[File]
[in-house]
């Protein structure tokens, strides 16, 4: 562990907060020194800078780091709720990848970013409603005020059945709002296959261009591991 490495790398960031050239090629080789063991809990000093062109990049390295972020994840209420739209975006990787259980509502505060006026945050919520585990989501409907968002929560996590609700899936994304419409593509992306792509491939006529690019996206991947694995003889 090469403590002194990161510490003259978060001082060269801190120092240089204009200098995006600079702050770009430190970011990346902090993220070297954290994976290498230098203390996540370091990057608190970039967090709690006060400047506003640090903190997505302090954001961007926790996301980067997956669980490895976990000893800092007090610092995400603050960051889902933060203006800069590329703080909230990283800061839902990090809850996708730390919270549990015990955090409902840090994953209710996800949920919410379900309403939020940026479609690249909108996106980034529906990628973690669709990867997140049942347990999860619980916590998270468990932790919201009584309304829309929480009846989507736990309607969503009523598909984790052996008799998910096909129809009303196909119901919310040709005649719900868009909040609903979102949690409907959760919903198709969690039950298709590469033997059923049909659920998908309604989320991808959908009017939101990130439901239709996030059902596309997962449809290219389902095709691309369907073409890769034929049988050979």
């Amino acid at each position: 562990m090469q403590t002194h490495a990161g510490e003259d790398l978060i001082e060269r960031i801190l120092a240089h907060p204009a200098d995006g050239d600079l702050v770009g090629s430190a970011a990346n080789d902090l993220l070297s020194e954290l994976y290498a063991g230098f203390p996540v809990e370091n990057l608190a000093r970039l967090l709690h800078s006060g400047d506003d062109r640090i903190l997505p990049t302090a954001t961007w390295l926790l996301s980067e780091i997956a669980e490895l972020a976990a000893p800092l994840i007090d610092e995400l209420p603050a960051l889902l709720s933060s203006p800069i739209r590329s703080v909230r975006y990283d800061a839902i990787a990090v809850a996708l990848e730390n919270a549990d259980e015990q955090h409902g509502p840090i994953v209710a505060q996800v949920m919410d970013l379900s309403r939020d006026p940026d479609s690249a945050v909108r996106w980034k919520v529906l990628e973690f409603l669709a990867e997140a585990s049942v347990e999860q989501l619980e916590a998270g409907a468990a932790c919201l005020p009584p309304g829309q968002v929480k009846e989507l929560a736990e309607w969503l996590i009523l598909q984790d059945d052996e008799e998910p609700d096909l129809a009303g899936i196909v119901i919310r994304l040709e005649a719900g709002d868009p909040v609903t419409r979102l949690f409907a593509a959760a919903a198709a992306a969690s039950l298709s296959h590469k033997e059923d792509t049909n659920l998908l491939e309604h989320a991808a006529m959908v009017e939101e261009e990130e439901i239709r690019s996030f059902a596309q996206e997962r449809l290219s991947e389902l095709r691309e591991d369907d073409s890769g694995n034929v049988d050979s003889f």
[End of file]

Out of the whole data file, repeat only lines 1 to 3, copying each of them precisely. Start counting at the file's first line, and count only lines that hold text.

[in-house]
């Protein structure tokens, strides 16, 4: 562990907060020194800078780091709720990848970013409603005020059945709002296959261009591991 490495790398960031050239090629080789063991809990000093062109990049390295972020994840209420739209975006990787259980509502505060006026945050919520585990989501409907968002929560996590609700899936994304419409593509992306792509491939006529690019996206991947694995003889 090469403590002194990161510490003259978060001082060269801190120092240089204009200098995006600079702050770009430190970011990346902090993220070297954290994976290498230098203390996540370091990057608190970039967090709690006060400047506003640090903190997505302090954001961007926790996301980067997956669980490895976990000893800092007090610092995400603050960051889902933060203006800069590329703080909230990283800061839902990090809850996708730390919270549990015990955090409902840090994953209710996800949920919410379900309403939020940026479609690249909108996106980034529906990628973690669709990867997140049942347990999860619980916590998270468990932790919201009584309304829309929480009846989507736990309607969503009523598909984790052996008799998910096909129809009303196909119901919310040709005649719900868009909040609903979102949690409907959760919903198709969690039950298709590469033997059923049909659920998908309604989320991808959908009017939101990130439901239709996030059902596309997962449809290219389902095709691309369907073409890769034929049988050979």
């Amino acid at each position: 562990m090469q403590t002194h490495a990161g510490e003259d790398l978060i001082e060269r960031i801190l120092a240089h907060p204009a200098d995006g050239d600079l702050v770009g090629s430190a970011a990346n080789d902090l993220l070297s020194e954290l994976y290498a063991g230098f203390p996540v809990e370091n990057l608190a000093r970039l967090l709690h800078s006060g400047d506003d062109r640090i903190l997505p990049t302090a954001t961007w390295l926790l996301s980067e780091i997956a669980e490895l972020a976990a000893p800092l994840i007090d610092e995400l209420p603050a960051l889902l709720s933060s203006p800069i739209r590329s703080v909230r975006y990283d800061a839902i990787a990090v809850a996708l990848e730390n919270a549990d259980e015990q955090h409902g509502p840090i994953v209710a505060q996800v949920m919410d970013l379900s309403r939020d006026p940026d479609s690249a945050v909108r996106w980034k919520v529906l990628e973690f409603l669709a990867e997140a585990s049942v347990e999860q989501l619980e916590a998270g409907a468990a932790c919201l005020p009584p309304g829309q968002v929480k009846e989507l929560a736990e309607w969503l996590i009523l598909q984790d059945d052996e008799e998910p609700d096909l129809a009303g899936i196909v119901i919310r994304l040709e005649a719900g709002d868009p909040v609903t419409r979102l949690f409907a593509a959760a919903a198709a992306a969690s039950l298709s296959h590469k033997e059923d792509t049909n659920l998908l491939e309604h989320a991808a006529m959908v009017e939101e261009e990130e439901i239709r690019s996030f059902a596309q996206e997962r449809l290219s991947e389902l095709r691309e591991d369907d073409s890769g694995n034929v049988d050979s003889f």